1. In this mathematical modeling study, pre-exposure prophylaxis (PrEP), when combined with other preventive measures such as annual testing and treatment, could reduce the incidence of HIV infection by around 40% in the years 2014-2020 among the UK men who have sex with men (MSM) population.
2. There was a synergistic effect between testing and treatment where the combined effect was greater than the sum of their respective individual effects.
Evidence Rating Level: 2 (Good)
Study Rundown: In men who have sex with men (MSM) in the United Kingdom, incidence rates of HIV infection have remained relatively stable. The investigators in this study set out to mathematically predict and compare the effectiveness of several existing HIV preventative interventions (and the effect of combining various interventions) for MSM in the UK during 2014-2020. These included traditional prevention techniques such as promoting safe sexual behavior, as well as newer interventions such as pre-exposure prophylaxis (PrEP) implementation.
The study found that the most effective intervention (when the mathematical model was assuming less than or equal to 50% intervention participation) was simply testing for HIV twice per year in the population. When 100% intervention adoption participation was assumed, the model showed that PrEP was the most effective. They also found that the effect of combining annual HIV testing along with test-and-treat (i.e. early provision of ART) programs was greater than simply summing the individual intervention effects. Other intervention combinations did not produce an incidence reduction rates greater than the sum of their individual effects. Of note this is a mathematical modeling study, which limits real-world external validity.
The study was funded by the Health Protection Agency (now Public Health England)
In-Depth [mathematical model]: This study evaluated the effects of several HIV interventions (both individually and in various combinations) using a mathematical model. The model was developed using the R software package. British MSM aged 15-64 were included in the analysis.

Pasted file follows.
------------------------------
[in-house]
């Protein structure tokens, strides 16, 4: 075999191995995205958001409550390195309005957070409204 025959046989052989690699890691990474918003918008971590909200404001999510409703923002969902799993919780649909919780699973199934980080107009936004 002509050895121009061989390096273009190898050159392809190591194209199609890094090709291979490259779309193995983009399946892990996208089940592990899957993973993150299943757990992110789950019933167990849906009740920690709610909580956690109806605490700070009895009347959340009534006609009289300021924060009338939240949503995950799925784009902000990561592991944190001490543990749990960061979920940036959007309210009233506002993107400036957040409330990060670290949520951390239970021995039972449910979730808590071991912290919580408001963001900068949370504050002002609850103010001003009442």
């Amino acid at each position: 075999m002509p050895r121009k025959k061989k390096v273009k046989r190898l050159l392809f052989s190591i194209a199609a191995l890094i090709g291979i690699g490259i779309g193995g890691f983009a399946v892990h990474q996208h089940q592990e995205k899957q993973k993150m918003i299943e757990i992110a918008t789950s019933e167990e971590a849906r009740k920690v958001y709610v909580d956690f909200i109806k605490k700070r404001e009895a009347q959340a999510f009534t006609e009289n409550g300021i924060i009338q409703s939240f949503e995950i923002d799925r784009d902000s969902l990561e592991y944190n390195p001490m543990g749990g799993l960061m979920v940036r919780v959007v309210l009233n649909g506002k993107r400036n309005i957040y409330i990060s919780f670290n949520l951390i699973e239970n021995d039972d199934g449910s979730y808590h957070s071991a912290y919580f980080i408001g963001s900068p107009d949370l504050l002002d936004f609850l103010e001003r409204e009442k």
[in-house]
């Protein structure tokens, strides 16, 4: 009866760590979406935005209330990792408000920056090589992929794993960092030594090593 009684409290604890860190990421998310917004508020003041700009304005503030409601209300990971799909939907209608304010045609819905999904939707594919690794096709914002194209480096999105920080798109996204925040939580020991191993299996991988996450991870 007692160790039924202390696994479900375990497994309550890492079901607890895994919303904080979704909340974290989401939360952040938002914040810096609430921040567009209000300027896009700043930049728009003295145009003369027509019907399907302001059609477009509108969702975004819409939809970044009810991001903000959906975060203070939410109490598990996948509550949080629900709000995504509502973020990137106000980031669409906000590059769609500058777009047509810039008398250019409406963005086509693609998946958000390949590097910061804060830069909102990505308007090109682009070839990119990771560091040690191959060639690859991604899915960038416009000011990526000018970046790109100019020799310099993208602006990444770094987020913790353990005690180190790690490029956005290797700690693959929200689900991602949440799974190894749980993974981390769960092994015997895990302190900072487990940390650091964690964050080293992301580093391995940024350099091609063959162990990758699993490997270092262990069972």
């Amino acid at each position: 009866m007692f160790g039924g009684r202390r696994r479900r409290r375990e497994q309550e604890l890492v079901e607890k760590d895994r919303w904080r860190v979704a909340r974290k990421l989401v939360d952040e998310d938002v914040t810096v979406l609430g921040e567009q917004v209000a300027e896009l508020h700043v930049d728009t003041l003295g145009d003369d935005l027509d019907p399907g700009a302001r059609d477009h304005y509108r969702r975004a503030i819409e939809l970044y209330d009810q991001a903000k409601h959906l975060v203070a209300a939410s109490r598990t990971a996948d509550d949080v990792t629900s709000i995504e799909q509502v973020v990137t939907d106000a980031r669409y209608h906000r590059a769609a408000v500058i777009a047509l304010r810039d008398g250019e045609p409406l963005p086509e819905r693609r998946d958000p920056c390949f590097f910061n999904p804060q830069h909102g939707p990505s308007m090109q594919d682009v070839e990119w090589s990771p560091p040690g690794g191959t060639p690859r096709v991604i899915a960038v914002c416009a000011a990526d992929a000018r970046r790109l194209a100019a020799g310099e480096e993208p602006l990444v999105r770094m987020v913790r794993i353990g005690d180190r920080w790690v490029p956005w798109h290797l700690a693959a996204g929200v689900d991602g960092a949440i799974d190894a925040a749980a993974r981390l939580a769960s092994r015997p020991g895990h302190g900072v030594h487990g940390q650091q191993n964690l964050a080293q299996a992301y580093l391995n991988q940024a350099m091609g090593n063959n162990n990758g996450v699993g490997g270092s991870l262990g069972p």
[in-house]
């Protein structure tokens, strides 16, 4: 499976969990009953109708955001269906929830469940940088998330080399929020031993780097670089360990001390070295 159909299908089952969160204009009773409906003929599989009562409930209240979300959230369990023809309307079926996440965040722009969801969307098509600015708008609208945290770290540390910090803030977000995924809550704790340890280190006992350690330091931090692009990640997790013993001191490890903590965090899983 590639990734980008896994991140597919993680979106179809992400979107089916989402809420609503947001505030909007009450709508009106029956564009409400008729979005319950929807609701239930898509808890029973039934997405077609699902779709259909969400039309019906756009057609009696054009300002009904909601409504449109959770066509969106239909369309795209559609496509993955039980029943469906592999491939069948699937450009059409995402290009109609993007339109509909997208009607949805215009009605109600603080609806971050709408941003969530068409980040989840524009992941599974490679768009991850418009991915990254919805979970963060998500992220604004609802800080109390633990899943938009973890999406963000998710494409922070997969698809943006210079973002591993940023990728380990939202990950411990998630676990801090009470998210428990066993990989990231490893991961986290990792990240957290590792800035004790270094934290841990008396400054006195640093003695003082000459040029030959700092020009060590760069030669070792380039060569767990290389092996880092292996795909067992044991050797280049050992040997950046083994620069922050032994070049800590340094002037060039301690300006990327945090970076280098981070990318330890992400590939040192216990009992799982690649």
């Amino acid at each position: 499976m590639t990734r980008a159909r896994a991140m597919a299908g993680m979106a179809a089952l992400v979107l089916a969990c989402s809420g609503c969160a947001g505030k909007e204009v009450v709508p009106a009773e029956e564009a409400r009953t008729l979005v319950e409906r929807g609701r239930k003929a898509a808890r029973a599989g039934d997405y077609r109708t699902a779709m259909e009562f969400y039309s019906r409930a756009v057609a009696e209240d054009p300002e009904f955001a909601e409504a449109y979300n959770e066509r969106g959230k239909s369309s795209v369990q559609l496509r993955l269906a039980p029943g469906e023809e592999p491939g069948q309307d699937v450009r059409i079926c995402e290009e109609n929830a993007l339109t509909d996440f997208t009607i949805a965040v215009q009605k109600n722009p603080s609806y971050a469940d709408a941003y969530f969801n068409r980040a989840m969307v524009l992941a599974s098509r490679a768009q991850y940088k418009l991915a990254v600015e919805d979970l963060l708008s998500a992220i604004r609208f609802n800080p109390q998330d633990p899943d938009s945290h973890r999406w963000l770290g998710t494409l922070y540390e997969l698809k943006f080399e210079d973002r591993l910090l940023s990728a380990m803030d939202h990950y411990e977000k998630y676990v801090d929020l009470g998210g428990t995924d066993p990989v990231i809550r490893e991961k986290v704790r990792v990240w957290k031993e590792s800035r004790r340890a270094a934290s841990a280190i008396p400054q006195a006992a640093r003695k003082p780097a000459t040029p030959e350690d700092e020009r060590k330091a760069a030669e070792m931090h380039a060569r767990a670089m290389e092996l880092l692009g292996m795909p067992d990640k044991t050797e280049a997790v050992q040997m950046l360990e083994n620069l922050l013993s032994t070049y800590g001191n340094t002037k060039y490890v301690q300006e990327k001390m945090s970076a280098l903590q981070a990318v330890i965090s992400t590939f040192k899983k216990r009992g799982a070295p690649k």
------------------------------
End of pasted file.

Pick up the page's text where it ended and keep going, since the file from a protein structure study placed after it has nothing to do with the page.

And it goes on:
Seven interventions were analyzed, these included: 1) testing for HIV annually, 2) testing for HIV twice per year, 3) test-and-treat program, 4) PrEP, 5) reducing number of repeat sexual partners, 6) reducing number of one-time sexual partners, and 7) reducing amount of unprotected anal intercourse with repeat sexual partners. In addition, seven intervention combinations were tested: 1) annual testing and decreased unprotected anal intercourse, 2) decreased number of repeat sexual partners and decreased unprotected anal intercourse, 3) test-and-treat and annual testing, 4) PreEP and test-and-treat, 5) PrEP and decreased unprotected anal intercourse, 6) PrEP and decreased number of repeat sexual partners, and 7) all interventions combined except annual testing.
The results showed that assuming 100% intervention participation, PrEP was the most effective at reducing HIV incidence. Other highly effective interventions included: 1) decreasing number of repeat sexual partners, 2) decreasing amount of unprotected anal intercourse, 3) twice-yearly testing, 4) test-and-treat programs. When the intervention participation (“coverage”) was altered, certain interventions became less effective. If a reduction of coverage from 100% to 25% was assumed, the intervention to decrease the number of repeat sexual partners was the most negatively effected, with an effect decrease of 75%. Testing twice yearly was the most robust intervention, being least affected by an assumed decrease in coverage. The only combined intervention that demonstrated an incidence reduction greater than the sum of the individual effects was annual testing along with a test-and-treat program.
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